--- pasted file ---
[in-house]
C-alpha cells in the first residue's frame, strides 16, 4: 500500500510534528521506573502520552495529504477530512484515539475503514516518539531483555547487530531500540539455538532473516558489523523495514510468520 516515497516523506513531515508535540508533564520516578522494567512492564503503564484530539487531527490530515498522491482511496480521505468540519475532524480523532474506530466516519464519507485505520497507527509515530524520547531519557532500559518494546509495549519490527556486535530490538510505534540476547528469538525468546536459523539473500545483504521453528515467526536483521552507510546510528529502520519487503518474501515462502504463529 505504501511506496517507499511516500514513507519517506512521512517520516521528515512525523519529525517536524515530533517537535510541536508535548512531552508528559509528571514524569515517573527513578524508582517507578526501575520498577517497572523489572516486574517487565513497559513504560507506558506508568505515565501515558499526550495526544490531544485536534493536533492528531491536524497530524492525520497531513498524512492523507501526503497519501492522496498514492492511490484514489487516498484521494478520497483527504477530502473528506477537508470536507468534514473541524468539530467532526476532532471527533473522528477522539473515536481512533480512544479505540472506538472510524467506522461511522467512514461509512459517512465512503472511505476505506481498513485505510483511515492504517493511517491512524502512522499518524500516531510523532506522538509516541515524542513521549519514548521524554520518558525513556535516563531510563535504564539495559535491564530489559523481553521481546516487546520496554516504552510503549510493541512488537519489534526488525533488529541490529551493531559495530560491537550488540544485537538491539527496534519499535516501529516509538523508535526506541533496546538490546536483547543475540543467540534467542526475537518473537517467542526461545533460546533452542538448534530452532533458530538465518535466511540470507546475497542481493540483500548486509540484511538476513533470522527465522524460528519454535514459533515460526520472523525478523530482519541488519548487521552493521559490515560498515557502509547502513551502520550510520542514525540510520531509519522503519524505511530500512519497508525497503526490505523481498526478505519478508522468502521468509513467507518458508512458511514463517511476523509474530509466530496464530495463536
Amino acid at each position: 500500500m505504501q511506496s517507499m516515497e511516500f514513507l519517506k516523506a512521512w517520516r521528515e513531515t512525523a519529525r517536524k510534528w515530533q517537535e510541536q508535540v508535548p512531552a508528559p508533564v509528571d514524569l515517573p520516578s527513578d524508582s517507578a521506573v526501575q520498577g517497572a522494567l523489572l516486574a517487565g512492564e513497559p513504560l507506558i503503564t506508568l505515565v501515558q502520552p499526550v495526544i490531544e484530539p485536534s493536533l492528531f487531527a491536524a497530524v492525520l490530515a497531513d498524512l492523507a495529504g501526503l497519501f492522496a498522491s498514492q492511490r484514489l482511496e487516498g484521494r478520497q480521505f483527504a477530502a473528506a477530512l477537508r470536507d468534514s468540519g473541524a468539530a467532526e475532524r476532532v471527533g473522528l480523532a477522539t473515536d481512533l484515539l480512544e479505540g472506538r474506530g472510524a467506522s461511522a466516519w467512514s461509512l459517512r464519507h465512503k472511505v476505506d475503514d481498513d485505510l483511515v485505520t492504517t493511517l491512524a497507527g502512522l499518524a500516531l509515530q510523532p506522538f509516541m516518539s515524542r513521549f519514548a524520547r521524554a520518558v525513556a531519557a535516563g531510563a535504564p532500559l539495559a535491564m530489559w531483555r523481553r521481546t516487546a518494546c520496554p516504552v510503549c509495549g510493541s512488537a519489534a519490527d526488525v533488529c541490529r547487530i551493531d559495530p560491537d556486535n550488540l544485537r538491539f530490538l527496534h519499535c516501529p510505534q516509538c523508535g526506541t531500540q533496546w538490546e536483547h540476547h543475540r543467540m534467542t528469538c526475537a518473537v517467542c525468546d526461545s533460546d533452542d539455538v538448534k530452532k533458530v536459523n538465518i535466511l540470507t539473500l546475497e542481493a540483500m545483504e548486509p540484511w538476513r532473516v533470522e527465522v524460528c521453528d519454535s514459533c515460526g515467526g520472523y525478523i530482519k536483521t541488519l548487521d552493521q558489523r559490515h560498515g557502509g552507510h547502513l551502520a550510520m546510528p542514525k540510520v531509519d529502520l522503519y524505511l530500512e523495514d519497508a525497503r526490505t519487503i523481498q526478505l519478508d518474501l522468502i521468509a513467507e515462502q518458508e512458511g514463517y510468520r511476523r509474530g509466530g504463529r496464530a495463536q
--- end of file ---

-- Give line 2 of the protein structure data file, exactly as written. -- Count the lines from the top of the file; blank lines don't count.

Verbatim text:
C-alpha cells in the first residue's frame, strides 16, 4: 500500500510534528521506573502520552495529504477530512484515539475503514516518539531483555547487530531500540539455538532473516558489523523495514510468520 516515497516523506513531515508535540508533564520516578522494567512492564503503564484530539487531527490530515498522491482511496480521505468540519475532524480523532474506530466516519464519507485505520497507527509515530524520547531519557532500559518494546509495549519490527556486535530490538510505534540476547528469538525468546536459523539473500545483504521453528515467526536483521552507510546510528529502520519487503518474501515462502504463529 505504501511506496517507499511516500514513507519517506512521512517520516521528515512525523519529525517536524515530533517537535510541536508535548512531552508528559509528571514524569515517573527513578524508582517507578526501575520498577517497572523489572516486574517487565513497559513504560507506558506508568505515565501515558499526550495526544490531544485536534493536533492528531491536524497530524492525520497531513498524512492523507501526503497519501492522496498514492492511490484514489487516498484521494478520497483527504477530502473528506477537508470536507468534514473541524468539530467532526476532532471527533473522528477522539473515536481512533480512544479505540472506538472510524467506522461511522467512514461509512459517512465512503472511505476505506481498513485505510483511515492504517493511517491512524502512522499518524500516531510523532506522538509516541515524542513521549519514548521524554520518558525513556535516563531510563535504564539495559535491564530489559523481553521481546516487546520496554516504552510503549510493541512488537519489534526488525533488529541490529551493531559495530560491537550488540544485537538491539527496534519499535516501529516509538523508535526506541533496546538490546536483547543475540543467540534467542526475537518473537517467542526461545533460546533452542538448534530452532533458530538465518535466511540470507546475497542481493540483500548486509540484511538476513533470522527465522524460528519454535514459533515460526520472523525478523530482519541488519548487521552493521559490515560498515557502509547502513551502520550510520542514525540510520531509519522503519524505511530500512519497508525497503526490505523481498526478505519478508522468502521468509513467507518458508512458511514463517511476523509474530509466530496464530495463536